Colour gradients: yes, for backgrounds only, gives a sense of depth and is very easy on the eyes.
Type size: no smaller than the smallest element on the screen, but smaller is generally better than unnaturally big. Users adjust their distance to the screen to read the smallest type, and don't like to move away.
User customizable colours: Avoid at all costs. Automatically coordinate with OS themes.
"I pay more to have a Mac as my laptop partly for athletic reasons"
That must be a typo, did you mean aesthetic? Admit it, you buy a Mac for conspicuous consumption, not to exercise your artistic sensibilities. Depending on who you are trying to impress, you might be better off buying $200 jeans.
"developers having to be more into athletics on the Mac because users demand it"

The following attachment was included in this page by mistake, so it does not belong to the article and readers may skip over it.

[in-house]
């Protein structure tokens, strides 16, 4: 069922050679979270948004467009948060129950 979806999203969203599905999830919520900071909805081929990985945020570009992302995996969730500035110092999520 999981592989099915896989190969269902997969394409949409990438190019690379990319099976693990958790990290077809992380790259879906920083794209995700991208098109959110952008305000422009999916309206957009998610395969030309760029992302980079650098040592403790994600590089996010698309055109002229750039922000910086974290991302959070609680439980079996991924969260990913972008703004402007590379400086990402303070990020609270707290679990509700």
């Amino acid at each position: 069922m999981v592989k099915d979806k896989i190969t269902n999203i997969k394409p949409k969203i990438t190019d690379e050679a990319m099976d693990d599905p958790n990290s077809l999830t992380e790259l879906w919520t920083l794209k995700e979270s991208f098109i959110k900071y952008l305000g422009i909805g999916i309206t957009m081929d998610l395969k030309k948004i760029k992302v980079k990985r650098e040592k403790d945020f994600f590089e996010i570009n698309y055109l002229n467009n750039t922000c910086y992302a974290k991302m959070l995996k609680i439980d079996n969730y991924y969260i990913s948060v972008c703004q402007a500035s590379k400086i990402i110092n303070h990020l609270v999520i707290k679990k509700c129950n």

Mac users demand that apps look like Apple developed them. Which is all part of the tightly controlled user experience that Apple uses to give its hardware a cachet in the market, especially with consumers who desperately don't want their computer illiteracy to show.
> Admit it, you buy a Mac for conspicuous consumption
I don't want to make this a Mac / PC /Linux flame war (& they erupt so easily!) so this is my last word on the subject. But yes, I will admit there is that side to my character. This is probably one reason amongst several I prefer a Mac as my laptop.
Thursday, March 14, 2013